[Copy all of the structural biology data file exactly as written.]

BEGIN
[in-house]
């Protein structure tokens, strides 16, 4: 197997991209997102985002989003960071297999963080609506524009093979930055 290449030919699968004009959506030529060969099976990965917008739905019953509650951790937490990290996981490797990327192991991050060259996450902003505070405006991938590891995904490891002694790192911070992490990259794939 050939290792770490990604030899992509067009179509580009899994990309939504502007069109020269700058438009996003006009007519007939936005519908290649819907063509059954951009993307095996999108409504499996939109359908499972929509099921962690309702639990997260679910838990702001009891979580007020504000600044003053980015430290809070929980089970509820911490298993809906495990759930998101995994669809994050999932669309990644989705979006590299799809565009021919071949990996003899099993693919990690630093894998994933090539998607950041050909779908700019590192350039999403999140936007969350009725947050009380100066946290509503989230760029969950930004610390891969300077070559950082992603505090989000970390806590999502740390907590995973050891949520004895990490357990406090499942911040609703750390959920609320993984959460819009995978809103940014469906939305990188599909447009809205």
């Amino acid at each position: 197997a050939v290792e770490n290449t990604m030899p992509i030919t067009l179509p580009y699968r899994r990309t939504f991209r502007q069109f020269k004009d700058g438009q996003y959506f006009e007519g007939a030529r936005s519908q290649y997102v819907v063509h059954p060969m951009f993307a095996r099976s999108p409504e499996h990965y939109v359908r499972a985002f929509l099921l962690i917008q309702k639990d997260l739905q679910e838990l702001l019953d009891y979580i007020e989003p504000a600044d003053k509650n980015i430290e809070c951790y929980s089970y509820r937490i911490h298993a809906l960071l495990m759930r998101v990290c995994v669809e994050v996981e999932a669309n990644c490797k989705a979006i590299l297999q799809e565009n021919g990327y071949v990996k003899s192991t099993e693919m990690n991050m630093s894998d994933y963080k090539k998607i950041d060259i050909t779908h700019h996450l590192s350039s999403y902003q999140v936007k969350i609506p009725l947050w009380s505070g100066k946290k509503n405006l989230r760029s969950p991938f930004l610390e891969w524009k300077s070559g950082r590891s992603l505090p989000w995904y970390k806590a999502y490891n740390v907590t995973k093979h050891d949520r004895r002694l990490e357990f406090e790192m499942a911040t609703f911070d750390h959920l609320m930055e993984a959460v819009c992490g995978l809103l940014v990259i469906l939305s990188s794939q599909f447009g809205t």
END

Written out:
[in-house]
């Protein structure tokens, strides 16, 4: 197997991209997102985002989003960071297999963080609506524009093979930055 290449030919699968004009959506030529060969099976990965917008739905019953509650951790937490990290996981490797990327192991991050060259996450902003505070405006991938590891995904490891002694790192911070992490990259794939 050939290792770490990604030899992509067009179509580009899994990309939504502007069109020269700058438009996003006009007519007939936005519908290649819907063509059954951009993307095996999108409504499996939109359908499972929509099921962690309702639990997260679910838990702001009891979580007020504000600044003053980015430290809070929980089970509820911490298993809906495990759930998101995994669809994050999932669309990644989705979006590299799809565009021919071949990996003899099993693919990690630093894998994933090539998607950041050909779908700019590192350039999403999140936007969350009725947050009380100066946290509503989230760029969950930004610390891969300077070559950082992603505090989000970390806590999502740390907590995973050891949520004895990490357990406090499942911040609703750390959920609320993984959460819009995978809103940014469906939305990188599909447009809205």
């Amino acid at each position: 197997a050939v290792e770490n290449t990604m030899p992509i030919t067009l179509p580009y699968r899994r990309t939504f991209r502007q069109f020269k004009d700058g438009q996003y959506f006009e007519g007939a030529r936005s519908q290649y997102v819907v063509h059954p060969m951009f993307a095996r099976s999108p409504e499996h990965y939109v359908r499972a985002f929509l099921l962690i917008q309702k639990d997260l739905q679910e838990l702001l019953d009891y979580i007020e989003p504000a600044d003053k509650n980015i430290e809070c951790y929980s089970y509820r937490i911490h298993a809906l960071l495990m759930r998101v990290c995994v669809e994050v996981e999932a669309n990644c490797k989705a979006i590299l297999q799809e565009n021919g990327y071949v990996k003899s192991t099993e693919m990690n991050m630093s894998d994933y963080k090539k998607i950041d060259i050909t779908h700019h996450l590192s350039s999403y902003q999140v936007k969350i609506p009725l947050w009380s505070g100066k946290k509503n405006l989230r760029s969950p991938f930004l610390e891969w524009k300077s070559g950082r590891s992603l505090p989000w995904y970390k806590a999502y490891n740390v907590t995973k093979h050891d949520r004895r002694l990490e357990f406090e790192m499942a911040t609703f911070d750390h959920l609320m930055e993984a959460v819009c992490g995978l809103l940014v990259i469906l939305s990188s794939q599909f447009g809205t």